PRINCIPLES GASOLINE/DIESEL FUEL SYSTEMS - OD1620 - LESSON 1/TASK 2
d. A Basic Carburetor. The ideal state for the fuel to be in when it
reaches the cylinder is to be vaporized completely. Good intake manifold
design will help to vaporize the fuel, but the carburetor must properly
atomize the fuel beforehand. Atomization of the fuel occurs as it is drawn
into the venturi. As the fuel comes out of the discharge nozzle, it is
broken into tiny droplets which enter the airflow. To ensure that there is
a high degree of atomization, a tiny hole called an air bleed is used to
allow air to mix with the fuel in the discharge tube. The fuel is then
further atomized as it enters the venturi. To ensure proper fuel flow, a
secondary venturi or a venturi booster may be used. It will further
decrease the pressure at the discharge nozzle.
e. AirFuel Ratio. The proportions of an airfuel mixture are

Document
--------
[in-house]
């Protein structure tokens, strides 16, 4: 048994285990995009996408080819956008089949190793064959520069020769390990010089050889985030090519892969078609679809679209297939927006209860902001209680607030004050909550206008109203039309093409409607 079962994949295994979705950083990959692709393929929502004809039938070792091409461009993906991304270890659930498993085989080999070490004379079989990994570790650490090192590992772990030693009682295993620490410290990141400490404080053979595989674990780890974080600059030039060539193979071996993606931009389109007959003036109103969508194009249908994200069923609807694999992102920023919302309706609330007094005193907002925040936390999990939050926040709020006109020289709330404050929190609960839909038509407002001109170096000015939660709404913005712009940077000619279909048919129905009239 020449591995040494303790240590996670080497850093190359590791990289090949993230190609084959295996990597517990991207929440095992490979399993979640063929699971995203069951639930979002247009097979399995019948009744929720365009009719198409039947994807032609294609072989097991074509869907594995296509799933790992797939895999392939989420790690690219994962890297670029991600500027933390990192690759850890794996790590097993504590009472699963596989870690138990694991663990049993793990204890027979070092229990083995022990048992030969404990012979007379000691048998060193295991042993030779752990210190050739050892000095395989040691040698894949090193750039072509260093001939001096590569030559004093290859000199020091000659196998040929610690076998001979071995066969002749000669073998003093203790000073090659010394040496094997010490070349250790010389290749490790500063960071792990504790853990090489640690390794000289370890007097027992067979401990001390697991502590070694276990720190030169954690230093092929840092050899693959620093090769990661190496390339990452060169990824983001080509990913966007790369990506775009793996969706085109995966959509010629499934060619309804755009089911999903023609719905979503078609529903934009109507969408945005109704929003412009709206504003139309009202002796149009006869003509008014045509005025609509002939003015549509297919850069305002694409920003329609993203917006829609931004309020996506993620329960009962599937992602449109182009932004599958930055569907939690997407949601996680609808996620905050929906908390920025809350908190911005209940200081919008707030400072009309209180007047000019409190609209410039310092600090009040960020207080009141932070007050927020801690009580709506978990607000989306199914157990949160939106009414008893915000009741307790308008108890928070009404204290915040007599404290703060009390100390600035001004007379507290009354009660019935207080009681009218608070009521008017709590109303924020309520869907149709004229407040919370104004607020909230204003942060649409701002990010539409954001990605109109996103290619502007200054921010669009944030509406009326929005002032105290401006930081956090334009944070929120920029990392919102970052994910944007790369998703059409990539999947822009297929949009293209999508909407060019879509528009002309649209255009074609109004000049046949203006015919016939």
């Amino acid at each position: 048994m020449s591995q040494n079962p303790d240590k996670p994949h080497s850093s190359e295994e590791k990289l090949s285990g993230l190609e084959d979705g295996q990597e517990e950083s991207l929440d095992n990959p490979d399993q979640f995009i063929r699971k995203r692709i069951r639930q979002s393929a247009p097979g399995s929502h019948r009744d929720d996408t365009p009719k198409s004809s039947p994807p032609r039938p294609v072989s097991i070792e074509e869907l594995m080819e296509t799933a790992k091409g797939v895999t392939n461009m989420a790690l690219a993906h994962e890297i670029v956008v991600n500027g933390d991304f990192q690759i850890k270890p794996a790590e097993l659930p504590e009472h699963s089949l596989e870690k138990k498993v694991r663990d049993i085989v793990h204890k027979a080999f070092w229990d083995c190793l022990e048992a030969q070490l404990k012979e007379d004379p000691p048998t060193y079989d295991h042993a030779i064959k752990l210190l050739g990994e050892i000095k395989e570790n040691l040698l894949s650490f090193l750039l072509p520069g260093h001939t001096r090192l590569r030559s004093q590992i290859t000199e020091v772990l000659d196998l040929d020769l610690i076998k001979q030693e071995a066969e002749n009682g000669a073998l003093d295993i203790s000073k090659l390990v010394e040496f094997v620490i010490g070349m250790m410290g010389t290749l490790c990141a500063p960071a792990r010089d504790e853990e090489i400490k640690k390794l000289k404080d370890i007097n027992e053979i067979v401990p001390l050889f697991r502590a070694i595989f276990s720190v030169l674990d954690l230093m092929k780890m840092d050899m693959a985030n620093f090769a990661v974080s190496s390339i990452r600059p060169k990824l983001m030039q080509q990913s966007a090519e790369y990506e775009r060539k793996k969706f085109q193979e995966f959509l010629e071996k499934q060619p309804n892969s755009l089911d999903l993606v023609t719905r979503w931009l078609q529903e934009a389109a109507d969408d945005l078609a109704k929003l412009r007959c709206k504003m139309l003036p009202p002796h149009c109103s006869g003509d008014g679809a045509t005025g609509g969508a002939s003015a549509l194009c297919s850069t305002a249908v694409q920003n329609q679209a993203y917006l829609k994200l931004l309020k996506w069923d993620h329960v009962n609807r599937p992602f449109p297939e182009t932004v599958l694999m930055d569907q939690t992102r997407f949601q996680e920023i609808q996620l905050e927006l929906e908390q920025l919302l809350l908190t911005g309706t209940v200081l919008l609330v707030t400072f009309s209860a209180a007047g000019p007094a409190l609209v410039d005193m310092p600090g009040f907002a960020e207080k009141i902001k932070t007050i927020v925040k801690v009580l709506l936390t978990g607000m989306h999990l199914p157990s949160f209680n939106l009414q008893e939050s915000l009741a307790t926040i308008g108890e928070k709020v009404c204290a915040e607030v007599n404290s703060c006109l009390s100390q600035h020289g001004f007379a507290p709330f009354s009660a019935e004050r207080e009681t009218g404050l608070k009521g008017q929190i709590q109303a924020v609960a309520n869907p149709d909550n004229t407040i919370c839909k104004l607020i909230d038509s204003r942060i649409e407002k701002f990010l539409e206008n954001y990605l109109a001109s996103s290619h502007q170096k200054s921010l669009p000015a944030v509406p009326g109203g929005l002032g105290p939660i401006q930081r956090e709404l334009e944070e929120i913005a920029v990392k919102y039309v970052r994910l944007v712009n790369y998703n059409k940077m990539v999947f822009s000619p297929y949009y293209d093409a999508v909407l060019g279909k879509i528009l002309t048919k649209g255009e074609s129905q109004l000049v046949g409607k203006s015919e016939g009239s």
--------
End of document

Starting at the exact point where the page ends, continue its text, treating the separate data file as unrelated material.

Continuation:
expressed in terms of the airfuel ratio. It is the relationship by weight
of the mixture. An example of how this is expressed would be:
AirFuel Ratio = 12:1.
In this airfuel mixture, the air would be 12 times as heavy as the fuel.
The operational range of airfuel ratios in the average gasoline engine are
from approximately 9:1 to approximately 17:1. Airfuel ratios on the lower
end (less air) are considered to be rich mixtures; the airfuel ratios at
the higher end (more air) are considered to be lean mixtures. A gasoline
engine, propelling a vehicle at a steady speed, operates on an airfuel
ratio of approximately 15:1. Considering that gasoline weighs approximately
640 times as much as air, it can be seen that a gasoline engine consumes a
tremendous amount of air. If, in fact, the airfuel ratio was considered by
volume rather than weight, it would be seen that a gasoline engine operating
on an airfuel ratio of 15:1 consumes approximately 9600 gallons of air for
every gallon of gasoline.
Construction of the Basic Carburetor
a. Throttle Valve (figure 11 on the following page). The throttle
valve is used to regulate the speed and power output of the engine. It is
controlled by the accelerator pedal, and usually consists of a flat, round
plate that tilts with the throttle shaft. As the accelerator pedal is fully